(We're reposting our review of The Wrestler from the Toronto International Film Festival to coincide with the film's theatrical release.)
By James Rocchi
After winning top honors at the Venice Film Festival, Darren Aronofsky's The Wrestler rapidly became the must-see of the Toronto International Film Festival, with huge lines at the press and industry screening this afternoon seemingly unaffected by the news that Fox Searchlight had purchased the film. After seeing The Wrestler for myself, I feel the need to extend a note of caution about the film, which sailed into Toronto buoyed by advance raves for Mickey Rourke's performance as Randy "The Ram" Robinson, a low-level professional wrestler -- and we soon see how really, both those words could be in quotation marks -- whose '80s glory days are long over, scraping by at low-level, low-paying matches until a heart attack forces him to leave the ring and look at his life in the shadow of death. Many have already written about the parallels between Mickey Rourke and the swaggering, scarred wrestler he plays -- early success, fame and notoriety, a series of mis-steps and mistakes taking it all away bit by bit as the years advanced -- and the charge Rourke's own rise and fall offers a filmmaker like Aaronofsky looking to explore ruin and redemption.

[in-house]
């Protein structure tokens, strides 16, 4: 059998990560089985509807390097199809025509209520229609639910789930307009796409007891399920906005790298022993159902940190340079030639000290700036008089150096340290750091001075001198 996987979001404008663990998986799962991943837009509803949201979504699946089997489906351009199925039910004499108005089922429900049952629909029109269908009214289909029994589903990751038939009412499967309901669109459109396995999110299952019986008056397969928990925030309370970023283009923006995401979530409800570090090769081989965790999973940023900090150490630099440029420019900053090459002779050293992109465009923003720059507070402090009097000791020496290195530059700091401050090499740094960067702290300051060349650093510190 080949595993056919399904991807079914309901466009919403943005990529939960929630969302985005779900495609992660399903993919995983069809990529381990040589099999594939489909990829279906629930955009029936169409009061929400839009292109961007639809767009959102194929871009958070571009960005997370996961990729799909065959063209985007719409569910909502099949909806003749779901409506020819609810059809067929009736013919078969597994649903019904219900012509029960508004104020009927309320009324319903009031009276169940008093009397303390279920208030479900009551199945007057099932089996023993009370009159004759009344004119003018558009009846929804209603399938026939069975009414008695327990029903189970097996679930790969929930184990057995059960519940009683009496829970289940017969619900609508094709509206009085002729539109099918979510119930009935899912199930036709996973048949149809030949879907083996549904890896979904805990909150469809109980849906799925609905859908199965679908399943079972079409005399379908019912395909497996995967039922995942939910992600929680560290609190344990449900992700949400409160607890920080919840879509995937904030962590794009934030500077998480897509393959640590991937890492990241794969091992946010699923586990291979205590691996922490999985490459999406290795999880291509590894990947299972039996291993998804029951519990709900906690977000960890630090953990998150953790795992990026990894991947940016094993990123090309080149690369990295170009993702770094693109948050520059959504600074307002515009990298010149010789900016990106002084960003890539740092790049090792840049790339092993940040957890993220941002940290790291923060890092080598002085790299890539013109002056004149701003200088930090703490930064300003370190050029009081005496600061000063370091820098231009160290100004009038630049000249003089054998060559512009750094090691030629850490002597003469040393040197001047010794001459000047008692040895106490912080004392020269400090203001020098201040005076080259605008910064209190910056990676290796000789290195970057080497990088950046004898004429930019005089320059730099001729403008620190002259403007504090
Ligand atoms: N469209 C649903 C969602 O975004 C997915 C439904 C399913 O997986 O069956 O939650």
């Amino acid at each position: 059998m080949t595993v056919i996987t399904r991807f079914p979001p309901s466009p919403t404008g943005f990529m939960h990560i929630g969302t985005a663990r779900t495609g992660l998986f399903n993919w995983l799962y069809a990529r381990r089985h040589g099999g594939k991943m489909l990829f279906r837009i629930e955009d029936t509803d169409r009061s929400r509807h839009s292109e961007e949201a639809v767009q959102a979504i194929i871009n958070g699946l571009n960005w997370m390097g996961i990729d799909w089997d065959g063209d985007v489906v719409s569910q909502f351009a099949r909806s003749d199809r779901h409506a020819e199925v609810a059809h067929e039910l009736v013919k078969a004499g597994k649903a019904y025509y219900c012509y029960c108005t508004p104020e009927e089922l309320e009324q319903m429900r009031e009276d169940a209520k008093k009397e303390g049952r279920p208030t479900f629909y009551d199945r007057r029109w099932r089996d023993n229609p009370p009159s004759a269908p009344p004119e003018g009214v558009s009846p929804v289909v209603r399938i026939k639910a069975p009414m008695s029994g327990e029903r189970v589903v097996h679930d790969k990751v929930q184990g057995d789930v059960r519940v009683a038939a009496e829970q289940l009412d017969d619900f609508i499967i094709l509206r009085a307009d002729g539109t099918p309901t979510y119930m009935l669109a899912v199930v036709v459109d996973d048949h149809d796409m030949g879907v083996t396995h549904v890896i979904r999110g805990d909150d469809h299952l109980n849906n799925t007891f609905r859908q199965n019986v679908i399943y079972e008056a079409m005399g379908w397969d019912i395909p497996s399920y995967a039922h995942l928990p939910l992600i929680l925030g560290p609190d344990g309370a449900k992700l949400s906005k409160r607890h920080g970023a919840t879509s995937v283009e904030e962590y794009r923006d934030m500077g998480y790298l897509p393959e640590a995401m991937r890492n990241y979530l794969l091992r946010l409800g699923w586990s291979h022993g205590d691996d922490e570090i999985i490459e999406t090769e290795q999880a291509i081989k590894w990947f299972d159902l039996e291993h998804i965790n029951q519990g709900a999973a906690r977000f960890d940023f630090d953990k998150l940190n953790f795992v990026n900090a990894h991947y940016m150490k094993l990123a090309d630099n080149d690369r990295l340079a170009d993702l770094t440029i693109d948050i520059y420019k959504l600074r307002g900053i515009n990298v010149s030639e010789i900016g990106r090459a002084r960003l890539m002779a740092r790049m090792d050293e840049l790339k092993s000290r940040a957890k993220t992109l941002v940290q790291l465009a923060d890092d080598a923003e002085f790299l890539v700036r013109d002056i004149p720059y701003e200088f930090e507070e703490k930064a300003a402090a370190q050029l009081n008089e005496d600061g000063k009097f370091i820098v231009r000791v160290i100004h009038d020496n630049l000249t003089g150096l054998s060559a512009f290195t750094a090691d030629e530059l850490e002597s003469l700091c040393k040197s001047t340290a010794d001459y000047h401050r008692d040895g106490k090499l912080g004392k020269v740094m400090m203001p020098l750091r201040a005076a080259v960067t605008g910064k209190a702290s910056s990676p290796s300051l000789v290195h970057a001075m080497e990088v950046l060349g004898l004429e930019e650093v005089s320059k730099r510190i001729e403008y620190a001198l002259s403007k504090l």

But don't believe the hype -- or, more importantly, look past it; if a complicated, messy personal life were all it took to deliver a great performance, Paris Hilton and O.J. Simpson would have more Oscars than Katharine Hepburn. Rourke's work as Randy is physical, invested, powerful and sprawling -- but it's also quiet, sad and hauntingly wounded, too. And The Wrestler offers viewers far more than just Rourke's performance -- which, it must be said, is excellent -- if they're willing to not flinch from what it has to say: The Wrestler is a fascinating, rich, unblinking look at the dark, hunched mean streak that lies curled and poisonous inside of so much American popular entertainment and of so much American life. It's early to say this, but The Wrestler is one of the most grimly exciting, magnetically repellent movies we've had in a long time; it's flat-out one of the best American movies of 2008.